The October mid-week walk round Pamber Forest, led by Jan and Laurie Haseler, took place a record-breaking three times. It was originally scheduled for Wednesday 21 October but, following a forecast of heavy rain, the majority of participants opted to go round in sunshine on the following morning. However a hardy group of five set out regardless of the weather on the original date. The walks started from the Impstone Road car park at Pamber Heath and headed down the track on the west side of Lord’s Wood. This is part of the extensive cattle-grazed wood-pasture adjacent to Silchester Common. The first of many Wild Service-trees were soon spotted in the wood beside the track. Clumps of Hard Fern on the bank beside the track showed the finer fertile fronds standing up in the centre and the infertile fronds round the base. At the bottom of the hill, a gate leads into Pamber Forest, which is managed as a nature reserve by the Hampshire and Isle of Wight Wildlife Trust. At this point, the Wednesday walkers were faced with an extensive area of floodwater, making the bridge over what is normally a small stream unreachable. Fortunately, after a short diversion via the next bridge, the walk was soon back on course. By the next morning, the floods had receded and the original bridge was crossable.
The next section of the walk was along a wide grassy ride, with tall woodland on one side and a succession of coppiced plots on the other. A number of Wild Service-trees were found along the woodland edge. Wild Service-trees are one of the first trees to change colour in autumn. For a few weeks in early to mid October, the glorious yellow, orange and red tones of their leaves stand out in contrast to the predominantly green tones of the other trees, making them easy to spot. Finds along the grassy ride included several seed heads of Broad-leaved Helleborine, a few Betony plants still in flower and the glossy black berries of Tutsan. The route then turned southwards along the main ride which bisects Pamber Forest. Nearby were a number of plants of Wood Horsetail with distinctive drooping branches which are in turn branched themselves. One of the participants on the walk, Jan Welsh, had originally found the colony back in 1973. According to the Hampshire Rare Plant Register, Pamber Forest is its stronghold in the north of the county.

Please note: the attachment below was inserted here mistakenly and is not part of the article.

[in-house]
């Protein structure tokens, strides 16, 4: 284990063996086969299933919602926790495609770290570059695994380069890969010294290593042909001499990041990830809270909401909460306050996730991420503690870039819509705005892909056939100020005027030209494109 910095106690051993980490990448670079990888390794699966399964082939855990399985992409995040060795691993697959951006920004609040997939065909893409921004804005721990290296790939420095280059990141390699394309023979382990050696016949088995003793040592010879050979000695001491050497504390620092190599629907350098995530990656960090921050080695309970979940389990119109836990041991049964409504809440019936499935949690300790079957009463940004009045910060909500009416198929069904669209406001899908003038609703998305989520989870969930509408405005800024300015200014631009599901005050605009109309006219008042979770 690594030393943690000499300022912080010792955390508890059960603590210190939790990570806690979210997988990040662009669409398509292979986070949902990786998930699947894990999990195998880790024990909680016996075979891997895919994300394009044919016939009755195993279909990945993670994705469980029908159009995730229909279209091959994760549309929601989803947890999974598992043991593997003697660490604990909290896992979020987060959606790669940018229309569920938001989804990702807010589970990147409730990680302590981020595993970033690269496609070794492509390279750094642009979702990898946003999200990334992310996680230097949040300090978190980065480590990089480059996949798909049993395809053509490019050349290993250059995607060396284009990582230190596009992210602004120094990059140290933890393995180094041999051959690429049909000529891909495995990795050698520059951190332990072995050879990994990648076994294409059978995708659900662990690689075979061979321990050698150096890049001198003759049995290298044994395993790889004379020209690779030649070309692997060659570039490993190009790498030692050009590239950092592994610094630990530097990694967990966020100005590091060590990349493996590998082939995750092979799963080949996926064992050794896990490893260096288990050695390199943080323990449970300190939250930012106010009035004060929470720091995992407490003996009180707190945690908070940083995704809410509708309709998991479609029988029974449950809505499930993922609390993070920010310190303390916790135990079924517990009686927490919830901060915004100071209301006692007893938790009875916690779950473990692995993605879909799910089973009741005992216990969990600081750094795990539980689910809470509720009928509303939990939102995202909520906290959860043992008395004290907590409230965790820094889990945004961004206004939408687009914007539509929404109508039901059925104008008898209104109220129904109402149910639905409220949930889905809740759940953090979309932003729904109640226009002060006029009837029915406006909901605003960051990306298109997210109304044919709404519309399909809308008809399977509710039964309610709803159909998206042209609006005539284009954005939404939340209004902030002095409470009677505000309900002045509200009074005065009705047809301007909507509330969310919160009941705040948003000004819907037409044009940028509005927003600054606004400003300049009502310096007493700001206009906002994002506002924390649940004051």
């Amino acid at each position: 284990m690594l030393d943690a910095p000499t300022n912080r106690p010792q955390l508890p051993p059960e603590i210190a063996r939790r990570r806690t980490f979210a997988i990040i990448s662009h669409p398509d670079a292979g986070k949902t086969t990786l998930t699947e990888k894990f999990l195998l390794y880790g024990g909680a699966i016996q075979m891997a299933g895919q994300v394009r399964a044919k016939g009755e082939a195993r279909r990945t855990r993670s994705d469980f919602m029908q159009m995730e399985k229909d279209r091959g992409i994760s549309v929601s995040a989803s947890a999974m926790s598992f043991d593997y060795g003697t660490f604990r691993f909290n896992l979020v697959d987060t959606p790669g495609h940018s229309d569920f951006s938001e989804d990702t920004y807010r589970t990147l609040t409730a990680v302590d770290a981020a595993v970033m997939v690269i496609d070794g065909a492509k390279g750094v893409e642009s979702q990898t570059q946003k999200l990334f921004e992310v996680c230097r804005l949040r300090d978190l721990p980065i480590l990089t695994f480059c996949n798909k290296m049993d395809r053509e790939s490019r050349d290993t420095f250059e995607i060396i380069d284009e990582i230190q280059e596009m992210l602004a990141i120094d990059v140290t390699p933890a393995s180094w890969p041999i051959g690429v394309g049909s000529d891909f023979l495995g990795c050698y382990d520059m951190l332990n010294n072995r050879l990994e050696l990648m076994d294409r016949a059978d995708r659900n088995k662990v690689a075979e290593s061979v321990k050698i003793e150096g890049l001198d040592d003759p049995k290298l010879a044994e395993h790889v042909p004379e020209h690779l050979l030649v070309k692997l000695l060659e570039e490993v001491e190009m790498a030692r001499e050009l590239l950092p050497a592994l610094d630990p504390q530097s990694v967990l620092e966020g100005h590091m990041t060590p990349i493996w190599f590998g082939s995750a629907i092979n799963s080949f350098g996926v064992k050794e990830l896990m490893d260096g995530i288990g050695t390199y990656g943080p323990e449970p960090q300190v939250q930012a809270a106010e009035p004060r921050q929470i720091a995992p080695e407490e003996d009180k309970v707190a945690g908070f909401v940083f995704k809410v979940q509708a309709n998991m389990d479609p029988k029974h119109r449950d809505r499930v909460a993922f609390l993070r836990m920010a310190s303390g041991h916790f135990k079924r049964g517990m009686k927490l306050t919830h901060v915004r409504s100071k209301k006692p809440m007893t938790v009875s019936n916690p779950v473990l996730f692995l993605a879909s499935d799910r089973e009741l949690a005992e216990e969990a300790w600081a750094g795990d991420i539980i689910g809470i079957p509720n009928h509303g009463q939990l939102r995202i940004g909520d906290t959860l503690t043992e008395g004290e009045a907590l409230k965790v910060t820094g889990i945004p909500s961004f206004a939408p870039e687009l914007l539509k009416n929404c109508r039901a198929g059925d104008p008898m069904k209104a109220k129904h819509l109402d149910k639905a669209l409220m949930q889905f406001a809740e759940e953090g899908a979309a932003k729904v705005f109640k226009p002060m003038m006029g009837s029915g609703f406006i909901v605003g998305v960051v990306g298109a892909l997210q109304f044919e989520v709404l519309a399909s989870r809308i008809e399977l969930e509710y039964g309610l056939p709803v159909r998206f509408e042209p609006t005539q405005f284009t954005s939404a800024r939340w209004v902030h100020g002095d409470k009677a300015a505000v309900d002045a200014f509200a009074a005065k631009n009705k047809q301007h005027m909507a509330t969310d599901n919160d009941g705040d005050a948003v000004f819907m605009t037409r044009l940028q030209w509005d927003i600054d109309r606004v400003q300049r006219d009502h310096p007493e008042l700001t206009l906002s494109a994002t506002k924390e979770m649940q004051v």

Much of the Forest lies on London Clay, but this is overlain in places by the acid sands of the Windlesham Formation. Here, the vegetation is dominated by Bilberry, Heather, Gorse and Bracken. An oak overhanging a particularly sandy stretch of path showed the characteristic long-stemmed leaves of the Sessile Oak, in contrast to the almost stemless leaves of the Pedunculate Oak which had been inspected earlier in the walk. A Sparrowhawk flew across the open heathy area and into the adjacent woodland. The track then turned southwards and re-entered woodland, where three specimens of the White Saddle fungus Helvella crispa were found beside the path. Continuing parallel with the western edge of the forest, there were several more clumps of Wild Service-trees. The route then turned eastwards along a narrow path with yet more Wild Service-trees before coming to an open recently-coppiced area where the deer fence was broken. Under a Birch tree at the side of the path were a number of red and white Fly Agaric fungi. The path led into a little meadow area, where there were abundant seed heads of Betony, together with a few plants which were still in flower. Several Common Carder bees were nectaring on the flowers of Devil’s-bit Scabious. The leaves of Bitter-vetch and Yellow Stag’s-horn fungus were other finds here. The walk continued eastwards along a ride with flowery margins, where the trees had been cut back in places to form sheltered scallops on either side of the path. Flowering Wood Spurge in one of the scallops was a surprise find. A Crab Apple had dropped an abundant crop of small yellow fruit and a Speckled Wood butterfly flew in the sunshine.
The route led back to the main ride, then turned northwards. A little way back from the track were three big Wild Service-trees, with smaller suckering trees nearby. The track was fringed by a dense thicket of Alder Buckthorn, some with black berries. At the next junction, the walkers turned eastwards along another wide ride with several more clumps of Wild Service-trees. The track climbed uphill and crossed the cattle grid into the wood pasture, which here is an open heathy area with scattered trees. The Wednesday walkers saw about seven of the cattle (which are surprisingly hard to spot amongst tall Bracken). The yellow flowers of Tormentil were abundant, and there were unseasonal flowers of Heath Speedwell and Heath Milkwort. After re-crossing the Silchester Brook, the walk continued back through Lord’s Wood. A fallen oak log had round black fungi which at first glance looked like King Arthur’s Cakes, but which on closer inspection turned out to be the jelly-like Black Bulgar. Finally, another clump of Wild Service-trees was spotted, bringing the combined total to 42 trees.
Pictures by Rob Stallard, Fiona Brown and Jan Haseler